The Sections of Dharma

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The title of the sutra, The Sections of Dharma (Skt. Dharmaskandha; Tib. ཆོས་ཀྱི་ཕུང་པོ།, Wyl. chos kyi phung po) refers to the sections of teachings given by the Buddha, which are traditionally said to number 84,000. The sutra begins with an inquiry by Shariputra about the nature and number of the sections of the Dharma, to which the Buddha answers with a teaching on the absence of birth with regard to phenomena—a teaching that serves as an antidote to the poison of desire. The beginning of the sutra thus situates the text explicitly in a Mahayana context, introducing as it does the notion that phenomena neither arise nor cease. Indeed, in the manner of the teachings of the second turning, the text deconstructs the reality and identity of objects of desire, thereby demonstrating that desires are mere fantasies based on imaginary objects and are not to be indulged in by the wise.[1]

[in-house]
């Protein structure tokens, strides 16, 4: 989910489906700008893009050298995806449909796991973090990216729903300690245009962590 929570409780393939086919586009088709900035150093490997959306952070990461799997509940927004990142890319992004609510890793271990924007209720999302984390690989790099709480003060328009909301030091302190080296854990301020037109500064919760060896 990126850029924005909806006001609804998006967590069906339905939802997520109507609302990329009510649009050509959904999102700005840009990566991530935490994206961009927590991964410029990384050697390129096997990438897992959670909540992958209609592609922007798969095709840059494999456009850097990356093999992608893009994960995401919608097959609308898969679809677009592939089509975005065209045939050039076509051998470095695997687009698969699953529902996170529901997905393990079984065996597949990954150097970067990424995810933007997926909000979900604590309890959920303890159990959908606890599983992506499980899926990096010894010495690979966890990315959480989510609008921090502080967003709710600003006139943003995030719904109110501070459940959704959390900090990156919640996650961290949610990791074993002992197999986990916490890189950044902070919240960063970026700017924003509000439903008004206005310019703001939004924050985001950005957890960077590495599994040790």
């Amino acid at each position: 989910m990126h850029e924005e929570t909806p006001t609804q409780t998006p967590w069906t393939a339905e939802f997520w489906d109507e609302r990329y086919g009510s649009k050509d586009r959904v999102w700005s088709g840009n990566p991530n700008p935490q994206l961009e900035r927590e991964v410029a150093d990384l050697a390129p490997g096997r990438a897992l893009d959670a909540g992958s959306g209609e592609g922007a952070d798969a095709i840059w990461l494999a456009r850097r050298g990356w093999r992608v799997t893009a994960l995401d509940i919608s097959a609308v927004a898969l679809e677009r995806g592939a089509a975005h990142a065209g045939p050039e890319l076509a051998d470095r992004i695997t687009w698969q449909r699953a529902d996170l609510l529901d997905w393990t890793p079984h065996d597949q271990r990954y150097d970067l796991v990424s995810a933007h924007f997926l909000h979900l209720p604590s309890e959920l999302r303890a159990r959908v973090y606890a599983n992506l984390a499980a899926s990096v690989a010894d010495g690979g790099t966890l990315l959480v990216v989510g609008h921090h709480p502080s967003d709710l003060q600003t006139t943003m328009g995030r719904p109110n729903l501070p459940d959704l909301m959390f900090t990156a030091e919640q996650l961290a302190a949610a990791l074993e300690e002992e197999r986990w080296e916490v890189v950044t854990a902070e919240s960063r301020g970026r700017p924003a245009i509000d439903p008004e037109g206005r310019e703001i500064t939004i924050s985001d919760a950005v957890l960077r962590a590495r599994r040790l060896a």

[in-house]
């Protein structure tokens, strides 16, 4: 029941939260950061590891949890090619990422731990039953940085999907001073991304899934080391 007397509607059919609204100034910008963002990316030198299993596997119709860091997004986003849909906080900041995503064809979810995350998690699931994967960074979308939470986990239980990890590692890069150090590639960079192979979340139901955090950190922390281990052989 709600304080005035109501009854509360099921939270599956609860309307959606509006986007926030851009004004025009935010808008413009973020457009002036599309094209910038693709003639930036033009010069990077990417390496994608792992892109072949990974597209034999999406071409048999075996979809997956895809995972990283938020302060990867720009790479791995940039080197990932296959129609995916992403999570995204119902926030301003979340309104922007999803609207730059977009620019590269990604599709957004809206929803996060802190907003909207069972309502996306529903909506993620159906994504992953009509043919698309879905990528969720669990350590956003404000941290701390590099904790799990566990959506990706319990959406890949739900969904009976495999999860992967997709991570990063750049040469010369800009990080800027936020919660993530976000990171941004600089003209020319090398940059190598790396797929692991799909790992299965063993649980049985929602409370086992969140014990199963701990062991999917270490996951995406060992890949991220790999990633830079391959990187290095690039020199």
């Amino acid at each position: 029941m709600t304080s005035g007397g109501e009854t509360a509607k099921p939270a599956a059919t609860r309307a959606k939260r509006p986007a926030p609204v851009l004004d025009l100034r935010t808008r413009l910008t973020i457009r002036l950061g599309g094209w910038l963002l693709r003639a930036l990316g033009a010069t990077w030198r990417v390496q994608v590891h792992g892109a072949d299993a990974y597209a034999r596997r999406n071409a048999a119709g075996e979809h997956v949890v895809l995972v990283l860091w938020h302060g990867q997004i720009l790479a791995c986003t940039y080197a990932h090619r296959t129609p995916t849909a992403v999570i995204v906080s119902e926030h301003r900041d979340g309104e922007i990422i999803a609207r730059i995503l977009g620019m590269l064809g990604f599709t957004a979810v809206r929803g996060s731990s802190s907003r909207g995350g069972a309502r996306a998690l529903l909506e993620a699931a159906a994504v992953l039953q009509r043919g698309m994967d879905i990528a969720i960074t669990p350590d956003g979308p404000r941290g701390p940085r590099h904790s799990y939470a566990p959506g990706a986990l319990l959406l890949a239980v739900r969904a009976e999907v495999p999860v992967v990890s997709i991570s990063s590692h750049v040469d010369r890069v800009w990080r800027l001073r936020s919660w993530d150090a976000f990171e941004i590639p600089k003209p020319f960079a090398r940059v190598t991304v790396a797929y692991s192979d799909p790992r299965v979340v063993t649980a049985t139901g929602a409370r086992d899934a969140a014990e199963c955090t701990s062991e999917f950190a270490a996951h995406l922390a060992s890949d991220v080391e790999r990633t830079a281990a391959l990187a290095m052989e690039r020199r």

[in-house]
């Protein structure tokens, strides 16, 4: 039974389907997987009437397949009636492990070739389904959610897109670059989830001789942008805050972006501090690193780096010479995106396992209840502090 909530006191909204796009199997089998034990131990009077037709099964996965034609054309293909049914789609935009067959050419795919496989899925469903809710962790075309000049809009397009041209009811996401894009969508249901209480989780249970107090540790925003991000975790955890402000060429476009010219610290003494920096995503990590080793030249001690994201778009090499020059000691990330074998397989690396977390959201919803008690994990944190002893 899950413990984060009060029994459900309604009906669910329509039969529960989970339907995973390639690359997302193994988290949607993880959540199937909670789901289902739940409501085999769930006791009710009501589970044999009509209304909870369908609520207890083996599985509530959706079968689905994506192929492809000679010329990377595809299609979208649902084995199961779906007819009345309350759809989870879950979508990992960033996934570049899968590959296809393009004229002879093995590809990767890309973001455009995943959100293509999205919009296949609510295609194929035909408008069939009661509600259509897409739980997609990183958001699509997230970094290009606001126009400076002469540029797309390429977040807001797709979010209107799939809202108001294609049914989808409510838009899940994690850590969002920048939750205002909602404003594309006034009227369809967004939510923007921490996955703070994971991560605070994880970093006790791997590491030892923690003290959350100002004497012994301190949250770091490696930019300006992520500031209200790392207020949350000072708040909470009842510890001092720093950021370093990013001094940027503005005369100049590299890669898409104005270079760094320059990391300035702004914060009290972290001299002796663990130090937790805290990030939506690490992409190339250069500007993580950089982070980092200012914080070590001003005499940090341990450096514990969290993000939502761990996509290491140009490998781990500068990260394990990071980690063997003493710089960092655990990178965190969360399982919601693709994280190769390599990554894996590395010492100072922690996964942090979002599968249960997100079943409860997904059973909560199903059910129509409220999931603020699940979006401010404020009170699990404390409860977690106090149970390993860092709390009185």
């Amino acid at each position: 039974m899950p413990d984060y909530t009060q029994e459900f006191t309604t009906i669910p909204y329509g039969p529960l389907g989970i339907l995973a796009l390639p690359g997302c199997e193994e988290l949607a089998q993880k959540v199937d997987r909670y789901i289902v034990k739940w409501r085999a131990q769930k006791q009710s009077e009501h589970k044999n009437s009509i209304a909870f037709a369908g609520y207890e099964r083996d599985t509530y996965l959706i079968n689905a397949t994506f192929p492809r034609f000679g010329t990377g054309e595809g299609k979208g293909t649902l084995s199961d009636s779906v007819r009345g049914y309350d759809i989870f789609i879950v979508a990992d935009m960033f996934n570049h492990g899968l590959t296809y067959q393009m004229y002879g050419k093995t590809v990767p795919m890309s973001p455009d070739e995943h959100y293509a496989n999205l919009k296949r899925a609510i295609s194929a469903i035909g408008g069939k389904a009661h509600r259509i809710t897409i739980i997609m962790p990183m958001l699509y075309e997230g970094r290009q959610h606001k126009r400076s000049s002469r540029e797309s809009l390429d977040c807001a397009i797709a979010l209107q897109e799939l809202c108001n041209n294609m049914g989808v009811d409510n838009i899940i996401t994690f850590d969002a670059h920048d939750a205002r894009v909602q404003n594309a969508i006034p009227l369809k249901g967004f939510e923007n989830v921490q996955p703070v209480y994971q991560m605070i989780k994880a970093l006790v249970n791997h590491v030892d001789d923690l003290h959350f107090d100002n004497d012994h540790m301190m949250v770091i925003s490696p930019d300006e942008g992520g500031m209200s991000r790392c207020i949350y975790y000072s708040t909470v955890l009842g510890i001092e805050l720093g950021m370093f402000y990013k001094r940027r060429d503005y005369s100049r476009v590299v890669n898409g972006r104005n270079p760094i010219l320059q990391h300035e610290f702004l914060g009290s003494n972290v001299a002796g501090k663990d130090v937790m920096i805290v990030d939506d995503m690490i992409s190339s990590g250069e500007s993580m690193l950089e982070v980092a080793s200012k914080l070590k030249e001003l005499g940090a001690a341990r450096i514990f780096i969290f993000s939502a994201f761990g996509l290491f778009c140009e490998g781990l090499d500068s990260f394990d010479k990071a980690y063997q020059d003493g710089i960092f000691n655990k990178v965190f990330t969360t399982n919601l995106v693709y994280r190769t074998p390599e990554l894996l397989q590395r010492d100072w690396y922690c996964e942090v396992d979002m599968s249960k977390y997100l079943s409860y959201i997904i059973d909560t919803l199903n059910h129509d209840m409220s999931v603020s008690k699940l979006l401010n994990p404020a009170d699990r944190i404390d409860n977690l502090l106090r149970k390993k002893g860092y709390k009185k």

The Tibetan translation of this sutra can be found in the General Sutra section of the Tibetan Kangyur, Toh 245


  1. 84000 Translating the Words of the Buddha.